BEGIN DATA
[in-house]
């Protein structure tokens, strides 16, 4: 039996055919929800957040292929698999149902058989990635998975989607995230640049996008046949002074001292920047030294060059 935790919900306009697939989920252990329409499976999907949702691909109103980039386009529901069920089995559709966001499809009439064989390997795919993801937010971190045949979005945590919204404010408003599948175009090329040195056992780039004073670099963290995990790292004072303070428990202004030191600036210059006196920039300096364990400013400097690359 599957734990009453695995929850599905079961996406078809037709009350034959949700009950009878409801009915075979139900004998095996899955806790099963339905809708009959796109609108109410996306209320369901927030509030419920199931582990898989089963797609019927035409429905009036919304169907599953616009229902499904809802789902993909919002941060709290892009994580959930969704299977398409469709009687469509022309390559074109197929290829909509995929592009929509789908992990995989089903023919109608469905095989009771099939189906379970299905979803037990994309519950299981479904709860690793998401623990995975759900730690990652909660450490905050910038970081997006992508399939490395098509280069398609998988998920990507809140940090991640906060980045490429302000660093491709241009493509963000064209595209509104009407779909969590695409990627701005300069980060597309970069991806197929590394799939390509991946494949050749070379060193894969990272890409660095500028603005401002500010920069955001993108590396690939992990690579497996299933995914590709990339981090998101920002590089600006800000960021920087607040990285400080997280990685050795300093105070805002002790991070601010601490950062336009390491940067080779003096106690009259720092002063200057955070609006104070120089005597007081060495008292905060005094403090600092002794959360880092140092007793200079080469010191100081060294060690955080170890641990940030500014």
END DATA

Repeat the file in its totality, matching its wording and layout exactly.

[in-house]
């Protein structure tokens, strides 16, 4: 039996055919929800957040292929698999149902058989990635998975989607995230640049996008046949002074001292920047030294060059 935790919900306009697939989920252990329409499976999907949702691909109103980039386009529901069920089995559709966001499809009439064989390997795919993801937010971190045949979005945590919204404010408003599948175009090329040195056992780039004073670099963290995990790292004072303070428990202004030191600036210059006196920039300096364990400013400097690359 599957734990009453695995929850599905079961996406078809037709009350034959949700009950009878409801009915075979139900004998095996899955806790099963339905809708009959796109609108109410996306209320369901927030509030419920199931582990898989089963797609019927035409429905009036919304169907599953616009229902499904809802789902993909919002941060709290892009994580959930969704299977398409469709009687469509022309390559074109197929290829909509995929592009929509789908992990995989089903023919109608469905095989009771099939189906379970299905979803037990994309519950299981479904709860690793998401623990995975759900730690990652909660450490905050910038970081997006992508399939490395098509280069398609998988998920990507809140940090991640906060980045490429302000660093491709241009493509963000064209595209509104009407779909969590695409990627701005300069980060597309970069991806197929590394799939390509991946494949050749070379060193894969990272890409660095500028603005401002500010920069955001993108590396690939992990690579497996299933995914590709990339981090998101920002590089600006800000960021920087607040990285400080997280990685050795300093105070805002002790991070601010601490950062336009390491940067080779003096106690009259720092002063200057955070609006104070120089005597007081060495008292905060005094403090600092002794959360880092140092007793200079080469010191100081060294060690955080170890641990940030500014």